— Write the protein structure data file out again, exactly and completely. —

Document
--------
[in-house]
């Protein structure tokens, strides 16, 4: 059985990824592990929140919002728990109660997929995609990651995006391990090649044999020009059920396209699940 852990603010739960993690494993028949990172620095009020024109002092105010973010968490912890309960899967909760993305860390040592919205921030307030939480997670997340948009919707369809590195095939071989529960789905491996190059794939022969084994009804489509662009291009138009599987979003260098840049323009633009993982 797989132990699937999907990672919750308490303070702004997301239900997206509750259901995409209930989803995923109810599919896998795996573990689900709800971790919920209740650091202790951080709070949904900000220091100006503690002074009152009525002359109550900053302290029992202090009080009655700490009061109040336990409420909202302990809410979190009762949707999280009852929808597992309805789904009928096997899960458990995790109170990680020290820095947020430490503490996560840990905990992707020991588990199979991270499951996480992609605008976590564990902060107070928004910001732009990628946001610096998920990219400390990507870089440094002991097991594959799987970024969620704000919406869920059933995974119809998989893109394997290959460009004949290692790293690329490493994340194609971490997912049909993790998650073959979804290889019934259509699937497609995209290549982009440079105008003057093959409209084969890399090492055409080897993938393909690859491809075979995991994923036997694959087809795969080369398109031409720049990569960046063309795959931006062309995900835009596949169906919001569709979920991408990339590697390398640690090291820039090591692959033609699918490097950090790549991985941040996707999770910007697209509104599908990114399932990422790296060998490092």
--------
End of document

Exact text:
[in-house]
């Protein structure tokens, strides 16, 4: 059985990824592990929140919002728990109660997929995609990651995006391990090649044999020009059920396209699940 852990603010739960993690494993028949990172620095009020024109002092105010973010968490912890309960899967909760993305860390040592919205921030307030939480997670997340948009919707369809590195095939071989529960789905491996190059794939022969084994009804489509662009291009138009599987979003260098840049323009633009993982 797989132990699937999907990672919750308490303070702004997301239900997206509750259901995409209930989803995923109810599919896998795996573990689900709800971790919920209740650091202790951080709070949904900000220091100006503690002074009152009525002359109550900053302290029992202090009080009655700490009061109040336990409420909202302990809410979190009762949707999280009852929808597992309805789904009928096997899960458990995790109170990680020290820095947020430490503490996560840990905990992707020991588990199979991270499951996480992609605008976590564990902060107070928004910001732009990628946001610096998920990219400390990507870089440094002991097991594959799987970024969620704000919406869920059933995974119809998989893109394997290959460009004949290692790293690329490493994340194609971490997912049909993790998650073959979804290889019934259509699937497609995209290549982009440079105008003057093959409209084969890399090492055409080897993938393909690859491809075979995991994923036997694959087809795969080369398109031409720049990569960046063309795959931006062309995900835009596949169906919001569709979920991408990339590697390398640690090291820039090591692959033609699918490097950090790549991985941040996707999770910007697209509104599908990114399932990422790296060998490092």